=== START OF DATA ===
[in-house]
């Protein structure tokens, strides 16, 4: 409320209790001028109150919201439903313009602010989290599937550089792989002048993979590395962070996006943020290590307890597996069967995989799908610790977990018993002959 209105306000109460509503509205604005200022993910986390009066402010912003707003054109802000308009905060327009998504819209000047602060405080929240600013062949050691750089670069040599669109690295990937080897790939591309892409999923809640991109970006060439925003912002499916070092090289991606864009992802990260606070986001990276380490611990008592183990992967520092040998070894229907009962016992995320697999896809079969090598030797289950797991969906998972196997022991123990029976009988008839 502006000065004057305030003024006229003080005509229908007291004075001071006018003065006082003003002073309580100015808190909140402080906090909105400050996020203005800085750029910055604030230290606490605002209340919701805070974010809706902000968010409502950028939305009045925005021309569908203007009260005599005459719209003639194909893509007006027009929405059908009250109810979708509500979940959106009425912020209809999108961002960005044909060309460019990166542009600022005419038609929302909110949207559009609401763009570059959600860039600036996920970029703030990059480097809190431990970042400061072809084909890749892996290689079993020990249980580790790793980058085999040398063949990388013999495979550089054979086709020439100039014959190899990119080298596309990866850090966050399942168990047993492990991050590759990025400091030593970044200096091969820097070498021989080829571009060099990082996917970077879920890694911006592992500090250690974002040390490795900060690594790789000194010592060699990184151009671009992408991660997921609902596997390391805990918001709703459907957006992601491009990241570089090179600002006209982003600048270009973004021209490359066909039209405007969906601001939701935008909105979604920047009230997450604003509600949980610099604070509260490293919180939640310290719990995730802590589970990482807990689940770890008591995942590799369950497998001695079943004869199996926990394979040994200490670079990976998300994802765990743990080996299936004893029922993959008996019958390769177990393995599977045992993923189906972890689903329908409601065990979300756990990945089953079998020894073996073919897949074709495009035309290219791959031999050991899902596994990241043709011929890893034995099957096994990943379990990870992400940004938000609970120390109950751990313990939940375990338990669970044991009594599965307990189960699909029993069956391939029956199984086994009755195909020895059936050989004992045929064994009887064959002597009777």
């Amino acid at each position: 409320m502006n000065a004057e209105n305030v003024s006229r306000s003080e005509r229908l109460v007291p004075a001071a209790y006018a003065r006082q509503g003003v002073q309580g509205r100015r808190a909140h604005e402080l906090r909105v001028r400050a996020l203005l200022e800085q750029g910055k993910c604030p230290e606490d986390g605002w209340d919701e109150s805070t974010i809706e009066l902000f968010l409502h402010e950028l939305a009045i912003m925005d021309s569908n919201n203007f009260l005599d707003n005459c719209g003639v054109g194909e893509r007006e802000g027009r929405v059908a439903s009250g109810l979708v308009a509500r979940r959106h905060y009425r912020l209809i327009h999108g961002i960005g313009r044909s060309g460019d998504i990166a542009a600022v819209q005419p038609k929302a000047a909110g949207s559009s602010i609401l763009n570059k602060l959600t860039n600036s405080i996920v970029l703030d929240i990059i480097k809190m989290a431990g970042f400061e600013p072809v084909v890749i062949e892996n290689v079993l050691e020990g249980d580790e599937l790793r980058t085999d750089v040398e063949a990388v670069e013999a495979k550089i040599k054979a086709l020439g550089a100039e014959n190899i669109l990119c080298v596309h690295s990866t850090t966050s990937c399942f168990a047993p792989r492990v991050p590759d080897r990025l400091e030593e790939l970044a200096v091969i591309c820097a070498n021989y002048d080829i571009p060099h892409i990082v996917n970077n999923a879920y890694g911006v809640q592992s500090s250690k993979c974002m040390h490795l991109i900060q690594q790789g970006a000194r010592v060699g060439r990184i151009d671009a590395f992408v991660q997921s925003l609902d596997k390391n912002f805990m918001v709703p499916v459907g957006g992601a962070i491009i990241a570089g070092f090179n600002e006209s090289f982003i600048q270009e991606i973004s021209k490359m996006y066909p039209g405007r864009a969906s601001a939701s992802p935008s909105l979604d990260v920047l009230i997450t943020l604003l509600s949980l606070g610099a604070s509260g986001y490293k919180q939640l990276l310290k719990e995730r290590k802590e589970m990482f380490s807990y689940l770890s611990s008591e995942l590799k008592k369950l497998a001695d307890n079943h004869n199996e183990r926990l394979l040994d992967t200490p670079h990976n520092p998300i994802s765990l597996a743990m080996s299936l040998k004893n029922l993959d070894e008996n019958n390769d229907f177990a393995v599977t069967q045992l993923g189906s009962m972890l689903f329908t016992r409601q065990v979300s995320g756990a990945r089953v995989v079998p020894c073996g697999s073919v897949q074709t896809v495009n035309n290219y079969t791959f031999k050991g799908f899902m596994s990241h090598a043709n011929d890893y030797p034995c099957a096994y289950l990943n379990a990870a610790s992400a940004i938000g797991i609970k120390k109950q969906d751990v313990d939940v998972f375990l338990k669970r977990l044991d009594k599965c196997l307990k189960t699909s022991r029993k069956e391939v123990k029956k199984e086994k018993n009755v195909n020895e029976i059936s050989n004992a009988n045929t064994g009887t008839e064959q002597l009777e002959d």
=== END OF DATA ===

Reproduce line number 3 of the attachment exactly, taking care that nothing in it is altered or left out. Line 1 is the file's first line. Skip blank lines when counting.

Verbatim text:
């Amino acid at each position: 409320m502006n000065a004057e209105n305030v003024s006229r306000s003080e005509r229908l109460v007291p004075a001071a209790y006018a003065r006082q509503g003003v002073q309580g509205r100015r808190a909140h604005e402080l906090r909105v001028r400050a996020l203005l200022e800085q750029g910055k993910c604030p230290e606490d986390g605002w209340d919701e109150s805070t974010i809706e009066l902000f968010l409502h402010e950028l939305a009045i912003m925005d021309s569908n919201n203007f009260l005599d707003n005459c719209g003639v054109g194909e893509r007006e802000g027009r929405v059908a439903s009250g109810l979708v308009a509500r979940r959106h905060y009425r912020l209809i327009h999108g961002i960005g313009r044909s060309g460019d998504i990166a542009a600022v819209q005419p038609k929302a000047a909110g949207s559009s602010i609401l763009n570059k602060l959600t860039n600036s405080i996920v970029l703030d929240i990059i480097k809190m989290a431990g970042f400061e600013p072809v084909v890749i062949e892996n290689v079993l050691e020990g249980d580790e599937l790793r980058t085999d750089v040398e063949a990388v670069e013999a495979k550089i040599k054979a086709l020439g550089a100039e014959n190899i669109l990119c080298v596309h690295s990866t850090t966050s990937c399942f168990a047993p792989r492990v991050p590759d080897r990025l400091e030593e790939l970044a200096v091969i591309c820097a070498n021989y002048d080829i571009p060099h892409i990082v996917n970077n999923a879920y890694g911006v809640q592992s500090s250690k993979c974002m040390h490795l991109i900060q690594q790789g970006a000194r010592v060699g060439r990184i151009d671009a590395f992408v991660q997921s925003l609902d596997k390391n912002f805990m918001v709703p499916v459907g957006g992601a962070i491009i990241a570089g070092f090179n600002e006209s090289f982003i600048q270009e991606i973004s021209k490359m996006y066909p039209g405007r864009a969906s601001a939701s992802p935008s909105l979604d990260v920047l009230i997450t943020l604003l509600s949980l606070g610099a604070s509260g986001y490293k919180q939640l990276l310290k719990e995730r290590k802590e589970m990482f380490s807990y689940l770890s611990s008591e995942l590799k008592k369950l497998a001695d307890n079943h004869n199996e183990r926990l394979l040994d992967t200490p670079h990976n520092p998300i994802s765990l597996a743990m080996s299936l040998k004893n029922l993959d070894e008996n019958n390769d229907f177990a393995v599977t069967q045992l993923g189906s009962m972890l689903f329908t016992r409601q065990v979300s995320g756990a990945r089953v995989v079998p020894c073996g697999s073919v897949q074709t896809v495009n035309n290219y079969t791959f031999k050991g799908f899902m596994s990241h090598a043709n011929d890893y030797p034995c099957a096994y289950l990943n379990a990870a610790s992400a940004i938000g797991i609970k120390k109950q969906d751990v313990d939940v998972f375990l338990k669970r977990l044991d009594k599965c196997l307990k189960t699909s022991r029993k069956e391939v123990k029956k199984e086994k018993n009755v195909n020895e029976i059936s050989n004992a009988n045929t064994g009887t008839e064959q002597l009777e002959d």